What is the agenda for Special Session of Parliament, INDIA parties ask govt.

Sonia Gandhi to write to PM seeking a debate on the continuing violence in Manipur, price rise, unemployment and Chinese transgressions

Updated - September 06, 2023 08:10 am IST

Published - September 05, 2023 11:21 pm IST - New Delhi

Congress president Mallikarjun kharge holding a meeting with leaders of Opposition parties to discuss the strategy for the upcoming special session of Parliament, in New Delhi on September 5, 2023.

Congress president Mallikarjun kharge holding a meeting with leaders of Opposition parties to discuss the strategy for the upcoming special session of Parliament, in New Delhi on September 5, 2023. | Photo Credit: ANI

Opposition parties belonging to the Indian National Developmental, Inclusive Alliance (INDIA) on September 5 demanded that the Modi government spell out the agenda for the Special Session of Parliament even as the Congress decided that parliamentary party chief Sonia Gandhi will write to Prime Minister Narendra Modi on the issues that the principal Opposition party wants to raise during the session.

The Parliamentary Strategy Group of the Congress, which met at Ms. Gandhi’s 10 Janpath residence, decided that she will ask the government to have a debate on the continuing violence in Manipur, price rise, unemployment, Chinese transgressions among others, during the five-day special session of Parliament that begins on September 18.

Ms. Gandhi’s letter will be on behalf of the 24 Opposition parties that are part of the INDIA bloc, which will take part in the special session.

The Congress meeting was followed by a meeting of the floor leaders of the INDIA parties at the official residence of Congress president Mallikarjun Kharge, who is also the Leader of the Opposition in the Rajya Sabha, to formulate a common strategy for the session.

“Modi Govt is convening a special session of Parliament for the first time without spelling out the agenda. No one from any Opposition party has been consulted or informed. This is not the way to run a democracy,” Mr. Kharge posted on social media platform X, soon after the meeting of floor leaders of INDIA bloc got over.

“Everyday, Modi Govt plants a story in the media of a prospective ‘agenda’, thereby creating a smokescreen of diversion from real issues burdening the people...,” he added.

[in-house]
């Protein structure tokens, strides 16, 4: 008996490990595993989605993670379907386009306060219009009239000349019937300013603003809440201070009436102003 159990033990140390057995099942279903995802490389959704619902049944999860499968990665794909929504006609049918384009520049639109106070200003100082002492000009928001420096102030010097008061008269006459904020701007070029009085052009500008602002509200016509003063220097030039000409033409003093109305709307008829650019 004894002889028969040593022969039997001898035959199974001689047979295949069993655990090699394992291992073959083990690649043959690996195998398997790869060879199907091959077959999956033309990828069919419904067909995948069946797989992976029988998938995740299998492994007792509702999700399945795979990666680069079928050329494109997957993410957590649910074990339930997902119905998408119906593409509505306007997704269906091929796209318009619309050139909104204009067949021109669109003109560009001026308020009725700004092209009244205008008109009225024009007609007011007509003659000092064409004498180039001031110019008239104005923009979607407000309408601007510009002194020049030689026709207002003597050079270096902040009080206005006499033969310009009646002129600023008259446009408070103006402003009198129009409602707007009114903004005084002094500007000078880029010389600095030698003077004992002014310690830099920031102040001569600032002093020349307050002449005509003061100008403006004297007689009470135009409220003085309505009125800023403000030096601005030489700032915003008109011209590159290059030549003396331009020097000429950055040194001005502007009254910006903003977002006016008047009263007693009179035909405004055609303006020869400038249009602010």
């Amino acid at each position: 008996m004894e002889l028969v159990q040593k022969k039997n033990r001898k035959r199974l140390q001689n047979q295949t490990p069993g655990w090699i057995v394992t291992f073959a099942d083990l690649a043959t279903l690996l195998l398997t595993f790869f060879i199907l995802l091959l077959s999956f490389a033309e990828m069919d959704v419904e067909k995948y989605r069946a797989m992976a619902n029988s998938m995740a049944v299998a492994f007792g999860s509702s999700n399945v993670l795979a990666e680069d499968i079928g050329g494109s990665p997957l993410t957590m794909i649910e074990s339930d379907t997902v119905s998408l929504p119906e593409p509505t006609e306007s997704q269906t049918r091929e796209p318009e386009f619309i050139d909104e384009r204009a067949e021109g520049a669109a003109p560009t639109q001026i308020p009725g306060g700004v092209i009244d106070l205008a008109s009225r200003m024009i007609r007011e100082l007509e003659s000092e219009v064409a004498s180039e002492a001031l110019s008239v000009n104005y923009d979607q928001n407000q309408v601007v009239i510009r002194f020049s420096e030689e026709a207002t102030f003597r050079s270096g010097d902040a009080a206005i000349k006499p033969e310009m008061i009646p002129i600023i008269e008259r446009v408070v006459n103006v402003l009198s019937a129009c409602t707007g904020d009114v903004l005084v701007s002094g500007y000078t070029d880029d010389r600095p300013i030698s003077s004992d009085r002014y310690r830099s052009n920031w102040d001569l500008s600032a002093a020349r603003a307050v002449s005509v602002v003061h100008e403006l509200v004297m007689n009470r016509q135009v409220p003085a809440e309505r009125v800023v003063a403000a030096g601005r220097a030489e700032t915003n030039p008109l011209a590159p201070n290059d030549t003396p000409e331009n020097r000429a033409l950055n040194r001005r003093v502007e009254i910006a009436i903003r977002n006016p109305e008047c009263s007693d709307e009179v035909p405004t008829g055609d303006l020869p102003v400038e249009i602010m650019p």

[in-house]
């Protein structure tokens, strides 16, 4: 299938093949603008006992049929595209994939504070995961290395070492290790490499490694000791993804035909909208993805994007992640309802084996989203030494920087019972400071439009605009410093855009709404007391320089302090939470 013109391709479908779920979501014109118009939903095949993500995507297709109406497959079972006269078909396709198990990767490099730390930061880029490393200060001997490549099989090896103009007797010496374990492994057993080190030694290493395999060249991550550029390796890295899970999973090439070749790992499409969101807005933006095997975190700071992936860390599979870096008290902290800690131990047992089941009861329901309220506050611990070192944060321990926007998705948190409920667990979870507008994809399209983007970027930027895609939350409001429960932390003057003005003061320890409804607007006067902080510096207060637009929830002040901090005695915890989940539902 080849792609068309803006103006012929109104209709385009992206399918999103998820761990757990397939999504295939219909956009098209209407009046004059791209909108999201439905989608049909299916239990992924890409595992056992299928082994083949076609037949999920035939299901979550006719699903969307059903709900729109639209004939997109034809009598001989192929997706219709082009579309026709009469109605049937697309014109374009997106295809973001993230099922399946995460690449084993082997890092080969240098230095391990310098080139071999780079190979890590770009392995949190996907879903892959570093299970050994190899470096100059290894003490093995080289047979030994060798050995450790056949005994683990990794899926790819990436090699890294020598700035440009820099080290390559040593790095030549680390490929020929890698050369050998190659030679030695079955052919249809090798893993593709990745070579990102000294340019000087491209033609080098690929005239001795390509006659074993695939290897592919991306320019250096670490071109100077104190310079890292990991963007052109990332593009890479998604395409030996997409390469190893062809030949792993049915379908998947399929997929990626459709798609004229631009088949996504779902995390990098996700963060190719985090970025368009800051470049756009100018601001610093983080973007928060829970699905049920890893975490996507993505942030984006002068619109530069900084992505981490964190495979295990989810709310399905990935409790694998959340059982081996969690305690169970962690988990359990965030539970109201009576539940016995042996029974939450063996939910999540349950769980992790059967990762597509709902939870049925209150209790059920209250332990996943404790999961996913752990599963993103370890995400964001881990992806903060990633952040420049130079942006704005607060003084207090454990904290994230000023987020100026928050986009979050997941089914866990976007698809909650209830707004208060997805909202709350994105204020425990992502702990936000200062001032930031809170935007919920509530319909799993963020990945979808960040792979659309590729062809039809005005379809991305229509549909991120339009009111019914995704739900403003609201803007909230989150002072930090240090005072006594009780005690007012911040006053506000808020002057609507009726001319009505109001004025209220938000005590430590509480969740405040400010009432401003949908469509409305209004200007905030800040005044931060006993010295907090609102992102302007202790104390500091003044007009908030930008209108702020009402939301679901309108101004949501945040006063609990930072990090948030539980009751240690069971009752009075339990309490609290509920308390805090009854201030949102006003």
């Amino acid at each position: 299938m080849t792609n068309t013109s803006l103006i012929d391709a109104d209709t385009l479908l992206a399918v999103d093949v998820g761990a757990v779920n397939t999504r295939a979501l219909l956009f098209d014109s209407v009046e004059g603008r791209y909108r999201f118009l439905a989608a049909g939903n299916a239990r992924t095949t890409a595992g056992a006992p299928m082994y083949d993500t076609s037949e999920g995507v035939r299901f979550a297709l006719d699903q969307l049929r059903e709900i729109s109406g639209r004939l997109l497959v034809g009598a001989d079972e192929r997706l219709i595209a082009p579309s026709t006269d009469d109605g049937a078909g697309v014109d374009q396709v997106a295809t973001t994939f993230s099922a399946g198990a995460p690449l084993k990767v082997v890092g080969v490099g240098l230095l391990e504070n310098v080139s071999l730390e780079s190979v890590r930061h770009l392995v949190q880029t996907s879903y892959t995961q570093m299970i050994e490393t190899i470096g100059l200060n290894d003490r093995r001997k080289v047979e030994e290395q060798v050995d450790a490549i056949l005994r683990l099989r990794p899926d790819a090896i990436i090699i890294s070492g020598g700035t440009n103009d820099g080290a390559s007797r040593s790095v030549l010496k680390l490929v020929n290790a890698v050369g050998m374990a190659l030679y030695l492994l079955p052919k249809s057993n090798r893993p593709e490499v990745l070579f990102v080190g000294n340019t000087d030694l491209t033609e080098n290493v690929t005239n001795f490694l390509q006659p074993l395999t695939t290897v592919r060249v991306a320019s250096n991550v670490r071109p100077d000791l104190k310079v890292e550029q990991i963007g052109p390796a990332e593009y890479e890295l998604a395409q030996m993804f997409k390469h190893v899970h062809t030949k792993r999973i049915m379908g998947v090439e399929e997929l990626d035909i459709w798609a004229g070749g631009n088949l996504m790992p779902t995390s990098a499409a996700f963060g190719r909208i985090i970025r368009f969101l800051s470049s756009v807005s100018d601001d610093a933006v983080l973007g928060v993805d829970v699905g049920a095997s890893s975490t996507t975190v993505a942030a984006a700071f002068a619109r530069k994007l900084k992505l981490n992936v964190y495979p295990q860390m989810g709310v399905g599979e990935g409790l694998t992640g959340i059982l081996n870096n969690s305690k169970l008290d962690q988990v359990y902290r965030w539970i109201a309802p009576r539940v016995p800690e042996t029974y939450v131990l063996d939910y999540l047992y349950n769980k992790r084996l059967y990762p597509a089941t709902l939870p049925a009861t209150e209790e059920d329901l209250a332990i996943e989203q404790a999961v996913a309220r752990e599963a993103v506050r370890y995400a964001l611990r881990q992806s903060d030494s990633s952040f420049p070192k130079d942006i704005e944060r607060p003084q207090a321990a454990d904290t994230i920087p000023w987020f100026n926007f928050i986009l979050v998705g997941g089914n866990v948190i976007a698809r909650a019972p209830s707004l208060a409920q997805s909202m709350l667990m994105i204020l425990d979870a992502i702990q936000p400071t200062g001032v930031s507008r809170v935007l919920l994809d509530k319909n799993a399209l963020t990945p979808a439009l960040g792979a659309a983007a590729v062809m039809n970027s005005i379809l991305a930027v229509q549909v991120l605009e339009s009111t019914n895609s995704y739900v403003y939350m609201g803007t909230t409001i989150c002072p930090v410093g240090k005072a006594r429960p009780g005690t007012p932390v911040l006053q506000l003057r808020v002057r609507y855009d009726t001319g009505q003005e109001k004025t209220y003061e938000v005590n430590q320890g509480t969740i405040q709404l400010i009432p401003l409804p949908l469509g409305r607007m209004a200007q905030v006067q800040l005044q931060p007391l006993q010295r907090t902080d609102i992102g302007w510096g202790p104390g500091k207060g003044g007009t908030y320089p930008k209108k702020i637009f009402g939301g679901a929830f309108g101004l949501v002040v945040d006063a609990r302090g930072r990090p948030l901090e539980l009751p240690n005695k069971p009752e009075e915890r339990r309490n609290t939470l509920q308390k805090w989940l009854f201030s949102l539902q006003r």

At the Congress strategy meet, the issue of ‘one nation one election’, the Republic of India being referred to “Republic of Bharat” in a G-20 official invite and DMK leader Udhayanidhi Stalin’s comment regarding Sanatana Dharma were discussed.

Multiple issues

Former Union Minister P. Chidambaram, Salman Khurshid and Rajya Sabha member Abhishek Singhvi are learnt to have briefed party colleagues on the legal aspects on both the issues: simultaneous polls and the change of name.

On the issue of Sanatana Dharma, the Congress decided to stick to its line of sarva dharma sambhava or respecting all religions, said a source. Other issues such as inflation and unemployment, fresh charges against the Adani group, communal violence in Nuh (Haryana), CAG reports, extensive damage caused by the floods in Himachal Pradesh and the North-East also came up as issues that should be taken up in the special session.

There could be a renewed demand for a joint parliamentary committee probe against the Adani Group.

Congress leader Jairam Ramesh said the Parliamentary bulletin that lists out the agenda merely mentioned “government business” for all five days. “We are not going to sit only for Modi chalisa [prayer]. We will surely demand from the government and try and raise our issues in every session,” Mr. Ramesh told reporters after the Congress meeting.

“We hope that the Opposition will also get an opportunity to raise their issues which are of concern to the people. Our demand is that there should be discussion on those issues and with this sentiment we would participate in this special session,” he said.

Trinamool Congress’s Derek O’ Brien asked, “Where is the agenda for the session? Why is it being kept secret? This is is not how Parliamentary democracies work.”

(With inputs from Sobhana K. Nair)

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